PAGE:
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Best Coast - The Only Place

Crazy For You turned Beth Cosentino into star but can sophomore LP The Only Place rival its sun soaked predecessor.

Friday, 19. April 2013  -  by  David Hayter

Best Coast’s debut album Crazy For You was a landmark release. Few albums have felt more effortless or naturalistic. Lead singer Beth Cosentino was almost lazily genuine, and refreshingly frank. It was as if the chronically stoned star had been grabbed from the beach, placed in front of a microphone, and left to babble in a vaguely cathartic stream of consciousness. The result was an instantly quotable album that felt like the most charmingly sun soaked mental breakdown in pop history. The plain speaking and definitely un-poetic songwriter proved instantly endearing. It was palpable, you could practically feel thousands of heads nodding in unison as Beth cooed: “My Highs Are High, My Lows Are Low, And I Don’t Know Which Way To Go…I Don’t Know How I Feel”.

Sophomore LP The Only Place feels anything but effortless. Rather than flying (stumbling?) by the seat of her pants, Beth seems laboured, even her casual croon appears riddled with doubt and second-guessing. Much of this newfound head scratching is by design as Beth explains on “Better Girl”:

“It’s No Fun When I’m Always Alone, And It’s No Fun When I’m Always At Home, And It’s No Fun When Your Laughing At Me…You’ve Got To Keep Me Away From What They Say About Me”

In one fell swoop Beth deftly delivers an effective take on the most tiresome celebrity conceit. By employing universal simplicity, a natural comparison is drawn between snide gossip of friends and the “misery” of life under the microscope of the limelight. It’s one of the album’s finest moments; sadly it’s a trick Beth cannot repeat on the ponderous ballads “No One Like You” and “How They Want Me To Be”. Straight-faced grandstanding simple doesn’t suit her. The more grave Beth’s subject matter becomes the more flimsy her stained “ooohs” and teenage diary rhymes appear.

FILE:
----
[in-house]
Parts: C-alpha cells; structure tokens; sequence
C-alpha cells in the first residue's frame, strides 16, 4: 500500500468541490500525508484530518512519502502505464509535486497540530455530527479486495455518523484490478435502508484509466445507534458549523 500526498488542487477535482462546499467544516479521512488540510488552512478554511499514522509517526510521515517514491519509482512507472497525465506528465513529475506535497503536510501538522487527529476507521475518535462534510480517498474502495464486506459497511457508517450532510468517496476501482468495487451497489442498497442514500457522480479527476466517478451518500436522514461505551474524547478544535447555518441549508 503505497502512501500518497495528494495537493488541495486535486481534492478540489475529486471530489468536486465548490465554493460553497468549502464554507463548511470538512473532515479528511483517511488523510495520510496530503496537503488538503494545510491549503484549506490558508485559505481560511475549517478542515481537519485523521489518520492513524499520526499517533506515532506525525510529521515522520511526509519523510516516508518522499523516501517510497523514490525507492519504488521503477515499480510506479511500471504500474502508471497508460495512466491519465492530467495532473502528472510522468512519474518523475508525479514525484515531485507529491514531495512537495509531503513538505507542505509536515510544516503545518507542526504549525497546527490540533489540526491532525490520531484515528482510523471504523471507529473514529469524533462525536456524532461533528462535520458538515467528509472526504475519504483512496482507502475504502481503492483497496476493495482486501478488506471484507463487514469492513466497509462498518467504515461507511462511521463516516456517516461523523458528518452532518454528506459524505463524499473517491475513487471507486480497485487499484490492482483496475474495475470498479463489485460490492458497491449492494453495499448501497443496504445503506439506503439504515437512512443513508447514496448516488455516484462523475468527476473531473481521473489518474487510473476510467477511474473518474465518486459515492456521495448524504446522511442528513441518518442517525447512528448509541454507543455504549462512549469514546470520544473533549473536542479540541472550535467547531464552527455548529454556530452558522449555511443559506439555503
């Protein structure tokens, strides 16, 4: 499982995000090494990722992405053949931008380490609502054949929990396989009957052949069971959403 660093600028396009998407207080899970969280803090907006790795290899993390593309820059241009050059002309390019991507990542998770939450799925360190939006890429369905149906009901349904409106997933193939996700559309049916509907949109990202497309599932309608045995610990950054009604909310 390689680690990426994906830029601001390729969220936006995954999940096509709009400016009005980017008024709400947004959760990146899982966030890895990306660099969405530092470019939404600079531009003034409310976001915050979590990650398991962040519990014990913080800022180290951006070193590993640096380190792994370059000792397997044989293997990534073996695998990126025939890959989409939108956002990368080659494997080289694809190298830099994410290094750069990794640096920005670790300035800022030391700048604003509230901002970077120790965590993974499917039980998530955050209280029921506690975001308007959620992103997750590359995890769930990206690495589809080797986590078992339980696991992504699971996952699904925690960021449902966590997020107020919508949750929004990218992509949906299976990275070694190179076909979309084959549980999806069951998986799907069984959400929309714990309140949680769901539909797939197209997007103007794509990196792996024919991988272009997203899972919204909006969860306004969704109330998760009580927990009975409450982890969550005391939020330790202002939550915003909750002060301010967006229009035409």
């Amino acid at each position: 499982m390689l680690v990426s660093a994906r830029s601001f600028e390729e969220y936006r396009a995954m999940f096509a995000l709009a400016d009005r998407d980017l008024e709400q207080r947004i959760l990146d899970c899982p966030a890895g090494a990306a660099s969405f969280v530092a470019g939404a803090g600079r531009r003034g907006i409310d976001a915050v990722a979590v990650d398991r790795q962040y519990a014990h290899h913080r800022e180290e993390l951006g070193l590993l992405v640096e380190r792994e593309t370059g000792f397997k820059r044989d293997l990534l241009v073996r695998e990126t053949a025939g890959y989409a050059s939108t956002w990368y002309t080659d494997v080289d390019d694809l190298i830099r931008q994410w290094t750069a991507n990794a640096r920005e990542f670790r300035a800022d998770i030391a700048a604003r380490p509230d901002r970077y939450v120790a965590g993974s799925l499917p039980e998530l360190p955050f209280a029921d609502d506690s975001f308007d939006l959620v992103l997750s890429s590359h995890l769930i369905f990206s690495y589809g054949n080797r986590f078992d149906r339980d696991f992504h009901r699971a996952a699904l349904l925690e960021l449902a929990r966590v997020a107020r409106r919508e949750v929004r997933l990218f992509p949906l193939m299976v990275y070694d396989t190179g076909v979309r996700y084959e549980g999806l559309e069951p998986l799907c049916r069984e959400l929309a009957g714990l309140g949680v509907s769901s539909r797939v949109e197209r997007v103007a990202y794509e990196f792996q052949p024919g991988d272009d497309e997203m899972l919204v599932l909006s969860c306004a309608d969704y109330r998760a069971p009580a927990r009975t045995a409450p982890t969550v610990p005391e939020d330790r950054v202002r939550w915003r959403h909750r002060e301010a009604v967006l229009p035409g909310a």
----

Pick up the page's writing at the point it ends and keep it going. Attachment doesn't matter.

It’s astounding just how detrimental an effect removing the weed and barmy cat references has had on Best Coast. Their pop sensibilities remain intact, and Beth can’t go two minutes without stumbling across an endearing hook, but she makes hard work of it. “Do You Still Love Me Like You Used To” feels like a flat out apology, it has all the classic Best Coast hallmarks, and is one of the record’s best efforts, but it’s hard to look beyond the lines: “I Wake Up To The Morning Sun, When Did My Life Stop Being So Fun”.

A chronically depressed Beth simple isn’t fun. She’s still charming, and improbably catchy, but with the exception of “Let’s Go Home” she can’t ignite the simplistic spark that made Crazy For You irresistible. Thankfully, “The Only Place” points the way to the band’s renewal. Like the Beach Boys before them, the route to greatness lies not in more intricate song writing (Mike Lowe never gave Dylan pause), but in the beauty of their arrangements and the powerful immediacy of their sentiments. Pinpoint pop not pained expression is Best Coast’s game, and as Beth says herself, why would she want to write about anything else: “We’ve Got The Ocean, Got The Babes; Got The Sun, We’ve Got The Waves, This Is The Only Place For Me”.

Buy If: You’re in the mood for some quick fire surf pop that doesn’t overstay its welcome.

Skip If: You want ocean and the waves not the tears and the pain.

Best Track: “The Only Place”

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